Apr 30, 2021

The Tortoise And The Hare Go To Wall Street

Andrew D. Ellis avatar Andrew D. Ellis
Tortoise and the Hare Go To Wall Street

“If you want to beat the S&P 500, start thinking of the index as a filter and not a benchmark. It’s the starting line; not the finish line.” Andrew D. Ellis, Founder, ThinkingLonger, LLC

Our friends over at the Wall Street Journal are laying bare the next step in the march of the High Frequency Traders, those behemoths who use microwaves, lasers and advanced fiber optic cables to execute trades faster than a human being can even conceive of them. Once upon a time, it was enough to be physically close to the exchange, so the distance a signal would have to travel through a cable was as short as possible, thereby reducing the time for transmission. But what about trades between distant points, like New York to London? Currently, fiber optic cables transmit orders between financial centers (i.e., New York to London) at 2/3’s of the speed of light. Isn’t that fast enough? Maybe not.

Our human friends over at Robinhood and r/WallStreetBets have been able to get the better of these trading monsters from time to time. Even in the absence of provable coordinated action, pursuing a common objective consistently over time has allowed them to level the playing field against the HFTs. Let’s talk about GameStop and look a little closer.

HFTs can bring huge amounts of capital to a trade, but their standard operating procedure is to buy and sell, buy and sell, trade, trade, trade, as quickly as possible for small incremental profits. But individual traders don’t act like that. They are “in” for a longer haul (if only by comparison). Our Reddit friends bought GameStop and kept buying over an extended period of time. Their collective actions beat the HFTs because they did not take quick profits. They stayed and bought more, and more, and more, thereby moving the market against the HFTs in general and the short sellers in specific. By comparison to the HFTs, the GameStop buyers were trading at a snail’s pace, but it didn’t matter; they were moving the market like slow-moving lava and in’s and out’s of the HFTs could not change the direction of the flow.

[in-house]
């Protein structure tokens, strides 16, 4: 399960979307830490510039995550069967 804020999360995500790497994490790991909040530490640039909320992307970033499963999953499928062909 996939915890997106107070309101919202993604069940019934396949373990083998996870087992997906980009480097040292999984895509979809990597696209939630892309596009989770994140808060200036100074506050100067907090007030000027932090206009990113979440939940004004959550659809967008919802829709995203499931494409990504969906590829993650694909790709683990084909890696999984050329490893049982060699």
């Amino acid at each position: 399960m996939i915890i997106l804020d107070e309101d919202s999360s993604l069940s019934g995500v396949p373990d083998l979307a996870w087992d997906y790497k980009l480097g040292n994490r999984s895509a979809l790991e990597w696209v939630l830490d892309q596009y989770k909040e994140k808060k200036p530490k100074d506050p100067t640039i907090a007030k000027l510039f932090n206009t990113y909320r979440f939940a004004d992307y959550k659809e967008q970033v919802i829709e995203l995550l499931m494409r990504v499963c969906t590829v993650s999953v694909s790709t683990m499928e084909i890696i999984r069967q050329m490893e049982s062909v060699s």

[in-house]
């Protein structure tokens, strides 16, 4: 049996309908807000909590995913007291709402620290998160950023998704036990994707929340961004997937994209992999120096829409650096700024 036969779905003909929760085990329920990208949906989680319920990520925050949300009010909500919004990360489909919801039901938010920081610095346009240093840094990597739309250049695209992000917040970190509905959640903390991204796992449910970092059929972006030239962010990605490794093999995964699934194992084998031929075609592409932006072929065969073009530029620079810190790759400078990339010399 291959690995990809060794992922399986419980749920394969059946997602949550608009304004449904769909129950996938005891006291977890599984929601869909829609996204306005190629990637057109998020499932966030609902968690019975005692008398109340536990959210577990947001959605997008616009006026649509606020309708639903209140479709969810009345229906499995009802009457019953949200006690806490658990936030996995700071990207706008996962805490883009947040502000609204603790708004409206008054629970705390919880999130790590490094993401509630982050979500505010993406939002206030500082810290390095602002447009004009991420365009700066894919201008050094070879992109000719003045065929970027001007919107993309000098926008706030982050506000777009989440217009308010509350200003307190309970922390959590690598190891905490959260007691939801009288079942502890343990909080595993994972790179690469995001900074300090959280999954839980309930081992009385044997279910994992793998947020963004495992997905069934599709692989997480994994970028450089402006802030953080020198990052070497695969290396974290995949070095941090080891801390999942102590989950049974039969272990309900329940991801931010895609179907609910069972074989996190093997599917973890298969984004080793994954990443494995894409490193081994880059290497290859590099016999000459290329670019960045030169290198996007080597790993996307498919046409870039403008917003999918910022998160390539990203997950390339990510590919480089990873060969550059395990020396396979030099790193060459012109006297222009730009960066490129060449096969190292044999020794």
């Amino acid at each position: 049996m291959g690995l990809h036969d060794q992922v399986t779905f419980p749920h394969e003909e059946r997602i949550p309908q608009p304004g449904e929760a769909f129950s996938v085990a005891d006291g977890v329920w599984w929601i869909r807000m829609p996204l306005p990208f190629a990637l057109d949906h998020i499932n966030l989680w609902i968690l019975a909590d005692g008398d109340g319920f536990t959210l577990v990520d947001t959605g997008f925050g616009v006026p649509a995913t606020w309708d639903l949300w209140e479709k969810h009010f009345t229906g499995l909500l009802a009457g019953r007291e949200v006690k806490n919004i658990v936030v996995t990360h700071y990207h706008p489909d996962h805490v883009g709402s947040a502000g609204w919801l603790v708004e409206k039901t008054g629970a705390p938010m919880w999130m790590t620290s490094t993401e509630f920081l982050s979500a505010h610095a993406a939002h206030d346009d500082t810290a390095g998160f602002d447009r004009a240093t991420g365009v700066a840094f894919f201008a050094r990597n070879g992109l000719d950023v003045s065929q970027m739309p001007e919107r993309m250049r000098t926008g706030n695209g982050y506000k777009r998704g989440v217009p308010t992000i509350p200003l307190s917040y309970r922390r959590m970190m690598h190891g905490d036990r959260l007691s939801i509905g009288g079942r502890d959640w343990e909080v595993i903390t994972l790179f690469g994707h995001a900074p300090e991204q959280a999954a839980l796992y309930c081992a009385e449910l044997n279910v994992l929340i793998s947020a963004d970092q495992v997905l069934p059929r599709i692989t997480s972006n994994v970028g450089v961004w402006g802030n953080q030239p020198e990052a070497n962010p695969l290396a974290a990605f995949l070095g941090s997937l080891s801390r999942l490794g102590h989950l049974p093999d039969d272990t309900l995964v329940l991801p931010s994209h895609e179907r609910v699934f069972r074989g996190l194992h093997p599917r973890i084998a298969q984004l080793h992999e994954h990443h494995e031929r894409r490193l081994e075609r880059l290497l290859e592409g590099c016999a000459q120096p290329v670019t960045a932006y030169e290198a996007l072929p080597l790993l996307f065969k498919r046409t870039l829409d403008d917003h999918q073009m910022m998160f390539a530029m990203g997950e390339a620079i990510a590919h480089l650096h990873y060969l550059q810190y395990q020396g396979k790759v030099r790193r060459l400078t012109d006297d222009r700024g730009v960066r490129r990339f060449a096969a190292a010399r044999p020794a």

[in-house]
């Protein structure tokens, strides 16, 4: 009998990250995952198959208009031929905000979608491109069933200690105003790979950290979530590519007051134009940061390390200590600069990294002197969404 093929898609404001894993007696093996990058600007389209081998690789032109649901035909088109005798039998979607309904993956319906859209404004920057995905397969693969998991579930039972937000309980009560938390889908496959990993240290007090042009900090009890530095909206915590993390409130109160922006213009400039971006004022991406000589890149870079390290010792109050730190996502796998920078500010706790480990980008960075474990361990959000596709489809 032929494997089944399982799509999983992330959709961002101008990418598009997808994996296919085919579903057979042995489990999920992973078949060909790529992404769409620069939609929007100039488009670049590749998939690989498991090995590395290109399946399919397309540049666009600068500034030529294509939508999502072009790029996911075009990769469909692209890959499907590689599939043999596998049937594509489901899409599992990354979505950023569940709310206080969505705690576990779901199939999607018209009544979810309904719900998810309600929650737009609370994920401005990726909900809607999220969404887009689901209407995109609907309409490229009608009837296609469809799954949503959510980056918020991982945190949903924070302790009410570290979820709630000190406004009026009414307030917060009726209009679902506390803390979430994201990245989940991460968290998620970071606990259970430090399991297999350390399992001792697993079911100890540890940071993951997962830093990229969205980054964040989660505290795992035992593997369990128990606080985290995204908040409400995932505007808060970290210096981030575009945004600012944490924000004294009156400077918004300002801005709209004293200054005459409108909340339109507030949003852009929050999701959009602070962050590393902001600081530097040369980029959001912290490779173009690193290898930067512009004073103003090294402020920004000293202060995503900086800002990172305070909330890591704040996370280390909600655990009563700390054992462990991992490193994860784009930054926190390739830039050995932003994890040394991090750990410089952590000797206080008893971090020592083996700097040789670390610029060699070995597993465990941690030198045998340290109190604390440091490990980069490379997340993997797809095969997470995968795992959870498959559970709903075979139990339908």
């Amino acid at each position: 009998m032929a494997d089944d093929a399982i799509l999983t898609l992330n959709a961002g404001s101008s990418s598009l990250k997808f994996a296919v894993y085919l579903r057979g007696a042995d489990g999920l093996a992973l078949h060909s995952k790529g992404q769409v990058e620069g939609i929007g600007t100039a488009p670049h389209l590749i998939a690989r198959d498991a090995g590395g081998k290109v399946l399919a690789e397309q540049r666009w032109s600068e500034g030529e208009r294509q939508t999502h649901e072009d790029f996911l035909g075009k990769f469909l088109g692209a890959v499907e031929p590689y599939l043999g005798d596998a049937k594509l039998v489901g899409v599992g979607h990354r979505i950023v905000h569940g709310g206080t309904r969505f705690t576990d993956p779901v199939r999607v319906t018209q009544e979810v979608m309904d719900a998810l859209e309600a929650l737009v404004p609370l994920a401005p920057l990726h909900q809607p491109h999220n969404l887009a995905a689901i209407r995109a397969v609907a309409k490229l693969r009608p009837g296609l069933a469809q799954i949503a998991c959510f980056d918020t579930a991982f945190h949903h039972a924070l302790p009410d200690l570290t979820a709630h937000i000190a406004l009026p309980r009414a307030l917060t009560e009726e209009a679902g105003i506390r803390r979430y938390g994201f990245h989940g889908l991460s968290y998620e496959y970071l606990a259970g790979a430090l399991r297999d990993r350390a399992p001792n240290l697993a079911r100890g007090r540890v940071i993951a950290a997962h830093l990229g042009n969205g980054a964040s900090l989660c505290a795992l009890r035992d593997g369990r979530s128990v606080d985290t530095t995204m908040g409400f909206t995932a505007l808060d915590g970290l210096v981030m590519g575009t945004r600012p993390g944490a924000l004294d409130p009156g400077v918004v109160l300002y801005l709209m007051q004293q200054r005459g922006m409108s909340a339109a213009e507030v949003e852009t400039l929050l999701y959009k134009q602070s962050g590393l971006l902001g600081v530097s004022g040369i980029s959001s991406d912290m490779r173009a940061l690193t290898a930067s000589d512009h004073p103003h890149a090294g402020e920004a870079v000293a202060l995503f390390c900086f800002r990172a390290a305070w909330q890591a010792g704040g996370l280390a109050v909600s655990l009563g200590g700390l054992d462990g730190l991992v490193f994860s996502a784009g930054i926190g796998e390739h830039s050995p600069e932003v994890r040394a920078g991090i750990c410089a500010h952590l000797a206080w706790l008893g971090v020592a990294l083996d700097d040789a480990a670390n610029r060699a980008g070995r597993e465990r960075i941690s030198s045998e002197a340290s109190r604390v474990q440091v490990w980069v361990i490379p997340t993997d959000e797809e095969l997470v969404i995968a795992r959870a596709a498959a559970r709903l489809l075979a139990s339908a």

Now, our HFT friends are trying to get even faster. Data transmission is moving to space where satellites may be able to deliver trades faster than fiber optic cables down on Earth. And, for the HFTs, that shift makes sense. When they are trading amongst themselves, speed can make a difference. But, and here is the big “but,” when HFTs have to trade against a unified block of committed buyers (or sellers) who are willing to stay the course on a particular stock (and keep buying (or selling) larger and larger positions), speed becomes irrelevant.

Here’s the moral of the story: on Wall Street, if the hares are racing among themselves, bet on the fastest hare. But, if there’s a tortoise in the race, and the tortoise is really, really big, and keeps plodding ahead inexorably in the same direction, bet on the tortoise.